5. I will respectfully disagree with what looks like you're boiler plate response. I think you're outlook will go the way of the dinosaurs. Don't have enough time to invest in a long response, but a couple of comments. The whole picture and review idea is wonderful, but the people who see it are already in the shop and so are already "new customers", does nothing to attract new customers. Sure, it can add credibility along with everything else we do to add credibility and get our first time customers back in. BTW, we have a 60% return rate on first time customers. I get constant comments from customers who saw us on Facebook, they love the info and interaction. I've made a bunch of videos, and while the dollars are difficult or impossible to track, the word of mouth response is frequent and very good. This is a social media world we live in, to say it has no value or is not worth some investment of time is to have you're head stuck in the sand. I find you're comment about branding inaccurate. Building a brand is not expensive. You include your branding in everything you do, including all those things you do that you can track. If you don't brand all those things you can track then you have a very short sighted, immediate profit view of marketing that in itself will be more expensive over time. Branding through social media is extremely inexpensive, and effective, and while it can take some time it can also be fun. While we don't have hard trackable numbers, from asking people when they come in how they heard about us, we have determined that the dollars we spend on Facebook and Instagram have the same dollar for dollar return as the dollars we spend on Adwords. I'll continue to do my periodic mailers, which work, and I'll continue to do my mailers and follow up with my existing customers, which work very well, and I'll continue to do Adwords and social media. BTW, we averaged 28% new customers in 2017, and like I said previously we're getting 60% of those to return. I'm sure if I watched your video it would be valuable and I'd learn something, but at this time, no thanks.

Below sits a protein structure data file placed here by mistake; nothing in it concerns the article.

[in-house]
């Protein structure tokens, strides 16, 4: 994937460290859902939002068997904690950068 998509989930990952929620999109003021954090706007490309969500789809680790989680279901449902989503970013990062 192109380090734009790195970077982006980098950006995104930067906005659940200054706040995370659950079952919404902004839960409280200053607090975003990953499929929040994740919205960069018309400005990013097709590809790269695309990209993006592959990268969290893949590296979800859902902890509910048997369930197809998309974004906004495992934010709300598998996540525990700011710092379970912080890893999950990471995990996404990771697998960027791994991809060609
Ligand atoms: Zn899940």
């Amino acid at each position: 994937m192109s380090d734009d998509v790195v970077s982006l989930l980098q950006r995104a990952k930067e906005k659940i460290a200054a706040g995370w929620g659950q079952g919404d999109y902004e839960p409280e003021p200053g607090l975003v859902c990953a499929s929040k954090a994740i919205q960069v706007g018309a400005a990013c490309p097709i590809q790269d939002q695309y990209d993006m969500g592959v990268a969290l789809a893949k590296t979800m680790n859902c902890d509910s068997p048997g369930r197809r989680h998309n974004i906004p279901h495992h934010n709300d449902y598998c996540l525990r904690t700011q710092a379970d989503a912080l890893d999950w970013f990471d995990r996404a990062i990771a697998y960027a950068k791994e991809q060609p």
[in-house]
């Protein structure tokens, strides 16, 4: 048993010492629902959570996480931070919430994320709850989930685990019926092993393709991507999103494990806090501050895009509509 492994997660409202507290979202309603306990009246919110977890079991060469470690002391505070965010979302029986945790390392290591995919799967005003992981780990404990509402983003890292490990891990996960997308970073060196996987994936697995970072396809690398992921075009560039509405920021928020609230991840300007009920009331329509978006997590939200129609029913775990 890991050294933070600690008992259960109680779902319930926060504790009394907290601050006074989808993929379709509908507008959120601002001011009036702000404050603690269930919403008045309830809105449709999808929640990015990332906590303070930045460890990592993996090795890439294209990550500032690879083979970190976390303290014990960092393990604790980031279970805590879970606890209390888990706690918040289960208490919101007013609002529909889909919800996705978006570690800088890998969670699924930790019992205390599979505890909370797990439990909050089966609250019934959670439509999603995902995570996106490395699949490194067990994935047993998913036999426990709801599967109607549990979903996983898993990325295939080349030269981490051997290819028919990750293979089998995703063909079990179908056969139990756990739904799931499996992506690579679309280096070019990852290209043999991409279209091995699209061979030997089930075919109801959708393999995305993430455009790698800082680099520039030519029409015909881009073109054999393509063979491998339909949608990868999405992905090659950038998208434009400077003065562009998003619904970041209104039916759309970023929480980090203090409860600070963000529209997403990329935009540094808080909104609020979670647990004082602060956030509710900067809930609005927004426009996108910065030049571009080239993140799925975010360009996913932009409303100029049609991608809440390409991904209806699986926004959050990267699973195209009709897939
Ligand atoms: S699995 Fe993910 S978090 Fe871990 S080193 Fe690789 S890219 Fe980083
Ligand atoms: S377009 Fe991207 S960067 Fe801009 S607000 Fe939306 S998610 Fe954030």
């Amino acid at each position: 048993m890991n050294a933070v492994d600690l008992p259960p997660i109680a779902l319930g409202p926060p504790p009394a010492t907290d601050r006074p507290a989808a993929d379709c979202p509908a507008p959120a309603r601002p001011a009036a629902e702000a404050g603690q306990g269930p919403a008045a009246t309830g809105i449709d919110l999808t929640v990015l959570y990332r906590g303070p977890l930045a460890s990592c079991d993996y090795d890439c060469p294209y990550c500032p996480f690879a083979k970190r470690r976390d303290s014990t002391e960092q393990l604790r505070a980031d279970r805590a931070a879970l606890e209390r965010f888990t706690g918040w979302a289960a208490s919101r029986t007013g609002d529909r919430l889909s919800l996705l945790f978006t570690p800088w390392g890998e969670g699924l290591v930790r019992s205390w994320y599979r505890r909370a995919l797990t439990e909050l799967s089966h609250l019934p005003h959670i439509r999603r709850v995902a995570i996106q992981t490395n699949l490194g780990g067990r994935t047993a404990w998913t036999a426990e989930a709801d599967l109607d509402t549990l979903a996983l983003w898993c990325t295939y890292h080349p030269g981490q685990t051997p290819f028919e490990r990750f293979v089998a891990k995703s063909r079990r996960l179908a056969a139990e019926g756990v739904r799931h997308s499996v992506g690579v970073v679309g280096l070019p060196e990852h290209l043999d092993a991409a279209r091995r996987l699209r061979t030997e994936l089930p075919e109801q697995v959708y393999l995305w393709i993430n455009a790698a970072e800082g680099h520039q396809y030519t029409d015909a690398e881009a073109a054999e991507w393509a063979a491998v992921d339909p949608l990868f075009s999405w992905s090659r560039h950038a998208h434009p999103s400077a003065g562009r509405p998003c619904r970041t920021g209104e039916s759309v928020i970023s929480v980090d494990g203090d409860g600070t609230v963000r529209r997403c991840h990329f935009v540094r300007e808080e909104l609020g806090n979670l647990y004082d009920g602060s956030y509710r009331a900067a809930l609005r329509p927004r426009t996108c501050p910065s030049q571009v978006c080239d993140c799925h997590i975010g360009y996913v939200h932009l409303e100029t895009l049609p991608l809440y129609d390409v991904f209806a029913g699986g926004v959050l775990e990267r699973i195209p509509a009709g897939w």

6. Google Reviews

    Yes, I include in my response to those bad reviews all the things we do, things that are our values, and hope for the best. I have actually had people come in and say that they chose us because of reading a few bad reviews, it added credibility to our many hundreds of good reviews.